How would you describe your organisation's role in contributing to the delivery of NSPA’s outcomes to reducing suicide and improving support for those bereaved or affected by suicide?
JWSMF is instrumental in bringing together small organisations invested in suicide prevention via The Alliance of Suicide Prevention Charities (TASC). As a result we have first-hand knowledge of areas that need support. In particular we have funded research into the experience of suicidal feelings, training university staff in suicide awareness/prevention, Nightline support for students, urgent funding for Survivors of Bereavement by Suicide to continue supporting bereaved families, lobbying for changes in confidentiality law, advising the Department of Health on the National Suicide Prevention Strategy.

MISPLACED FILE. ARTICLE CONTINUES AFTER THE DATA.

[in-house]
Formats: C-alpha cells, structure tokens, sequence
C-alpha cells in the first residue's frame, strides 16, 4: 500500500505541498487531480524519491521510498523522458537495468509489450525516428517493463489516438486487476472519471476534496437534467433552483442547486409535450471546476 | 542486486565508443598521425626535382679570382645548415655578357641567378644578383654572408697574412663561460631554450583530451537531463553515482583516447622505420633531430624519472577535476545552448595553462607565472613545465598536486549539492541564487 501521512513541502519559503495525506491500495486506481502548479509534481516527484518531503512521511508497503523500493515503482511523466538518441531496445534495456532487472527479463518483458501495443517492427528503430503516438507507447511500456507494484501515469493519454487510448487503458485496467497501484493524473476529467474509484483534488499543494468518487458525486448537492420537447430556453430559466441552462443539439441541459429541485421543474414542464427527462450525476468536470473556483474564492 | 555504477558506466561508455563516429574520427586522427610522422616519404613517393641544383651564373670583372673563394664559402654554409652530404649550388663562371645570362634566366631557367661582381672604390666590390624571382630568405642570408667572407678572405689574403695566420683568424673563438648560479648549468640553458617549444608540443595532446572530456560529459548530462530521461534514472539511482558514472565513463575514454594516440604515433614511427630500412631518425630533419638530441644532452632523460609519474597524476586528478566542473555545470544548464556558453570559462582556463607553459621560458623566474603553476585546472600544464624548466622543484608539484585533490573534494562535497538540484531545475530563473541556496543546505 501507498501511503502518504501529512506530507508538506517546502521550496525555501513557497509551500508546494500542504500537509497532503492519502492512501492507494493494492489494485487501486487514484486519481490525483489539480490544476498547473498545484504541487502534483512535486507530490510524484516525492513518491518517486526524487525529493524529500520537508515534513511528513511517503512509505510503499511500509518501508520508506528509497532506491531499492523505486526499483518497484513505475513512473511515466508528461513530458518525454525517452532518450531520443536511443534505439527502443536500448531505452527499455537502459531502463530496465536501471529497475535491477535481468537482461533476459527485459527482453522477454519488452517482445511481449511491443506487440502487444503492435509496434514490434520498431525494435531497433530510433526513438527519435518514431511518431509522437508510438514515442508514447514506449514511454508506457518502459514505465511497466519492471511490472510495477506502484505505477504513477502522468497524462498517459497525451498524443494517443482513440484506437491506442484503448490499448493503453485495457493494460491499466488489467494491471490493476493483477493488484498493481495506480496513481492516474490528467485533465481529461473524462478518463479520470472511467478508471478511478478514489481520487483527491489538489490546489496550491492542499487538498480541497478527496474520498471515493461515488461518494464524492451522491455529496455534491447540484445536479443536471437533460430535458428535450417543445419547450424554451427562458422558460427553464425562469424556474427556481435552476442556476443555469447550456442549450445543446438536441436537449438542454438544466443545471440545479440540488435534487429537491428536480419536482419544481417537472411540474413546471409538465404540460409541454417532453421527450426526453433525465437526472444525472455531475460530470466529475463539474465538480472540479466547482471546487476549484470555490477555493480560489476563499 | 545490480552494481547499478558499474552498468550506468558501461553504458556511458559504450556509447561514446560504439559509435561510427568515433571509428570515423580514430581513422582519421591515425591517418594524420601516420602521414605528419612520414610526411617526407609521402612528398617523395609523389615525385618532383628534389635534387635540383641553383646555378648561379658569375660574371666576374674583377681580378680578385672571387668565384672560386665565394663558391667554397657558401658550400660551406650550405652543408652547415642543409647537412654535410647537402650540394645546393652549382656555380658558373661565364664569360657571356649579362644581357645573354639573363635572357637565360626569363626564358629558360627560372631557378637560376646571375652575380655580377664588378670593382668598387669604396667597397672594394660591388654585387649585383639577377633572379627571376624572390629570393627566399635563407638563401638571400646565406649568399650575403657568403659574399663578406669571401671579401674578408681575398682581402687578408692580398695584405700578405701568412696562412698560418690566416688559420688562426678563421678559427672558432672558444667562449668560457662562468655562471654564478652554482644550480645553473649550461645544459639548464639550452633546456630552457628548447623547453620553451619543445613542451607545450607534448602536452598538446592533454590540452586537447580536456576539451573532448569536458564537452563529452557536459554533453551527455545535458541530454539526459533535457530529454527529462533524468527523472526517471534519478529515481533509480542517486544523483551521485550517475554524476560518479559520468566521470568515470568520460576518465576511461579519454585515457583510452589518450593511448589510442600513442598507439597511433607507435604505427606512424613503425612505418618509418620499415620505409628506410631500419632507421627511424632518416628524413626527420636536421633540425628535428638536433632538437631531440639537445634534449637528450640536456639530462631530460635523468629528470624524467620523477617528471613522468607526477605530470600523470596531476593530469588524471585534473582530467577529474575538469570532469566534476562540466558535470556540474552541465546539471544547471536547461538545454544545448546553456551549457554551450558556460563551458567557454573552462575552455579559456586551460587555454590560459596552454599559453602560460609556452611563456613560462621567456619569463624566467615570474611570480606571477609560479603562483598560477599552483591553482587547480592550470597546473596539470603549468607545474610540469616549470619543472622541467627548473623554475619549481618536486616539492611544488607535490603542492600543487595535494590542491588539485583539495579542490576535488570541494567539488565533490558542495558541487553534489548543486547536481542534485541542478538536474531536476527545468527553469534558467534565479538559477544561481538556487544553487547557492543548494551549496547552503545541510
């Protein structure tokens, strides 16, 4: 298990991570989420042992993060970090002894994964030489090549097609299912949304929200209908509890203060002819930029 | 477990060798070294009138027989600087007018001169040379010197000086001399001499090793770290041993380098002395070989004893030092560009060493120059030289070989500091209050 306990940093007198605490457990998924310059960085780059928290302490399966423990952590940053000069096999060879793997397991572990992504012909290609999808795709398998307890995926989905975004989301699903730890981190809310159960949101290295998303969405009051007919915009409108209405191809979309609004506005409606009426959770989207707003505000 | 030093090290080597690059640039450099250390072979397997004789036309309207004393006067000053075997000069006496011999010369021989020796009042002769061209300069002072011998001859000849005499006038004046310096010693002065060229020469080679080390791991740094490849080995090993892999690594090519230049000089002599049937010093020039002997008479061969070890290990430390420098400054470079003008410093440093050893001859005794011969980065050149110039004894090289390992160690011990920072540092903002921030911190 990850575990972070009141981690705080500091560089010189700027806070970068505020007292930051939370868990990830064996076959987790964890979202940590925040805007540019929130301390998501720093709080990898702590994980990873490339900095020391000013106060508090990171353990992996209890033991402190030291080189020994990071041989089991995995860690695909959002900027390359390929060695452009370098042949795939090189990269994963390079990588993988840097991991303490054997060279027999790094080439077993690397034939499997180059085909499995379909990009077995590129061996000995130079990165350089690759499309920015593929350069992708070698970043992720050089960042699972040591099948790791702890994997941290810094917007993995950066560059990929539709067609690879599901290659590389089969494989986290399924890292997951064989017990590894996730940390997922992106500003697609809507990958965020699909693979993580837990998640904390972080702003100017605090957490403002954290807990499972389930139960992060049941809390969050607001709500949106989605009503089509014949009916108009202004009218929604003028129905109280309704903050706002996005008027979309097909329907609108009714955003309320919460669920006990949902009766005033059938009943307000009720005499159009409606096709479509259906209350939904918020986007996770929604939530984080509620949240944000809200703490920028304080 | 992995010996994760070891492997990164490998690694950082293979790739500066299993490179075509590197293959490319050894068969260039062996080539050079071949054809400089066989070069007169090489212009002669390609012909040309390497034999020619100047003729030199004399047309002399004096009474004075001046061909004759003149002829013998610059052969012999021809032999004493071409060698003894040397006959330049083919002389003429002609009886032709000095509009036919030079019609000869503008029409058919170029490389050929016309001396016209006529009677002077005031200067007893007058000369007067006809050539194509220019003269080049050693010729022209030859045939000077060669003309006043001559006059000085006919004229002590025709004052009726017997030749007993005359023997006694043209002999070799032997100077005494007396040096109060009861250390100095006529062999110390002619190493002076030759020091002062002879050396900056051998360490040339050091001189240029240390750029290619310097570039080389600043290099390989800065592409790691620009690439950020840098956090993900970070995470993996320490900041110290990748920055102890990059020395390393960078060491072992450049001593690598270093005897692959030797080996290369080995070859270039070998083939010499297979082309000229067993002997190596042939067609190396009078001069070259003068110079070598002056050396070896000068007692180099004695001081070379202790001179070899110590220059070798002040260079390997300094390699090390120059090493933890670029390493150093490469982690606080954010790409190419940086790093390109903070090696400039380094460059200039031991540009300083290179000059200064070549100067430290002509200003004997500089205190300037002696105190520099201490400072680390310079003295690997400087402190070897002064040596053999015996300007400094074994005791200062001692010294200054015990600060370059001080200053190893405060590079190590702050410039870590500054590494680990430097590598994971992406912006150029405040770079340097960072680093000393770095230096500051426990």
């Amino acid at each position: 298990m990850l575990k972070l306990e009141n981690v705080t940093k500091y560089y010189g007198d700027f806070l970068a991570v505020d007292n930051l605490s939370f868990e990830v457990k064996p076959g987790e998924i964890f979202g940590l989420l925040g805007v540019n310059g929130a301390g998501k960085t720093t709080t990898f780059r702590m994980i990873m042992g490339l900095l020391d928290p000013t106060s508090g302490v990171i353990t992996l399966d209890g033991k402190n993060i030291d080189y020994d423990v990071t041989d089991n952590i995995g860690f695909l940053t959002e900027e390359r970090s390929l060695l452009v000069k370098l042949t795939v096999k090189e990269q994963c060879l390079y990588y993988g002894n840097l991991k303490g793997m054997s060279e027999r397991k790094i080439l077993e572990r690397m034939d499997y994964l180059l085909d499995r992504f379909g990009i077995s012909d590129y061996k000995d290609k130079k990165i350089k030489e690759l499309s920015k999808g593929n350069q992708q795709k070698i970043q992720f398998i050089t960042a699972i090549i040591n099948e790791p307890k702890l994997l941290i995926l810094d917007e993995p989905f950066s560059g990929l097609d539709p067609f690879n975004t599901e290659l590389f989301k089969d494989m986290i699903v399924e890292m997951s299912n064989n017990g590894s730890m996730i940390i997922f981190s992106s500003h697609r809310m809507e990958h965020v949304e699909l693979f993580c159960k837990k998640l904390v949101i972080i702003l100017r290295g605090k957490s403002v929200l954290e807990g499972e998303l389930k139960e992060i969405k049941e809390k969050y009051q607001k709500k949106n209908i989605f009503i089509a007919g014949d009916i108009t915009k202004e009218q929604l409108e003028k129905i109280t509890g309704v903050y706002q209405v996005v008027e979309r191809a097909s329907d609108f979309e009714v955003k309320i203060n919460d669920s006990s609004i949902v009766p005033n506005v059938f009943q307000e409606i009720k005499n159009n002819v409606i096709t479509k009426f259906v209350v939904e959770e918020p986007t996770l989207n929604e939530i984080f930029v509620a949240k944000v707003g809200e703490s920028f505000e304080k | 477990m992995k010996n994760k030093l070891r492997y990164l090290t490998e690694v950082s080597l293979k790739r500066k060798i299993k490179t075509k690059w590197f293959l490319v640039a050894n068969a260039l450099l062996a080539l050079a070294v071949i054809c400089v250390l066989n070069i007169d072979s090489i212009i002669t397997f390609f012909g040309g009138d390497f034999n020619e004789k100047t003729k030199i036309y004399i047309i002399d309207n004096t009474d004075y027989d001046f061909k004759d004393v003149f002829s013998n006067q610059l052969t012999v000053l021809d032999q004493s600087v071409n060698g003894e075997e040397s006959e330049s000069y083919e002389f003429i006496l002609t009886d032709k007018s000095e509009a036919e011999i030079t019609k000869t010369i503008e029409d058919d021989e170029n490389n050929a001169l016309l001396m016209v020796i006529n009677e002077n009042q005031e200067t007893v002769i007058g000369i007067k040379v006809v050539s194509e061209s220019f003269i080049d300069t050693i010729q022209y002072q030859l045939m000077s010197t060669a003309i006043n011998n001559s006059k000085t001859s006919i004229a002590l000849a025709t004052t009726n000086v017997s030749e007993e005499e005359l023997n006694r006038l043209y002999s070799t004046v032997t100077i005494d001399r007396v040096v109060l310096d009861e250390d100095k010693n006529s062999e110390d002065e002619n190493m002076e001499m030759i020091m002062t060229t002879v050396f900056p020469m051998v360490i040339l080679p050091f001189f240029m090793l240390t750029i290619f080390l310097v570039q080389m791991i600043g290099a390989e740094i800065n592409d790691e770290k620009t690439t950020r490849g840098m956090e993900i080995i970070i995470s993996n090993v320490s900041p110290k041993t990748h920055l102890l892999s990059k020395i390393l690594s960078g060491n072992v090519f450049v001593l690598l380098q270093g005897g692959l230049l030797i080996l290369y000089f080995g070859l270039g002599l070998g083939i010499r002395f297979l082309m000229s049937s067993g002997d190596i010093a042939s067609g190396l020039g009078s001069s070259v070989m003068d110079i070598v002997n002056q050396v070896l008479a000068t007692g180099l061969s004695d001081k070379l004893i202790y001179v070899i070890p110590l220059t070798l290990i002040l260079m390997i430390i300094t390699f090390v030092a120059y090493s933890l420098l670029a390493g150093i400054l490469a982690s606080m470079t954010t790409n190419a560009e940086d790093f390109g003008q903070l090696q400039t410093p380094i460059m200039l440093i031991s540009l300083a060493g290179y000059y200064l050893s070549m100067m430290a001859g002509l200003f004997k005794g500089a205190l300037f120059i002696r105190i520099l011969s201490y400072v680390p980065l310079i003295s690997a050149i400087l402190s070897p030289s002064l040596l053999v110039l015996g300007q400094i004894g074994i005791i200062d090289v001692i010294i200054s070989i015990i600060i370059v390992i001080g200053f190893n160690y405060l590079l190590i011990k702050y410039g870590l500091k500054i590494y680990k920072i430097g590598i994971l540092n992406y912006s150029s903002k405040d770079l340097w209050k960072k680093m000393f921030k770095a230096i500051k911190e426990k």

What are the current challenges to delivering NSPA’s outcomes from the perspective of your organisation?
The current challenges in suicide prevention are: 1. Stigma surrounding suicide 2. Lack of funding (Govt.) 3. Cultural changes (religious, gender etc.) 4. Ignorance that suicide is a male phenomenon 5. Dealing with people in suicidal crisis in clinical settings, such as A&E. Wrong environment.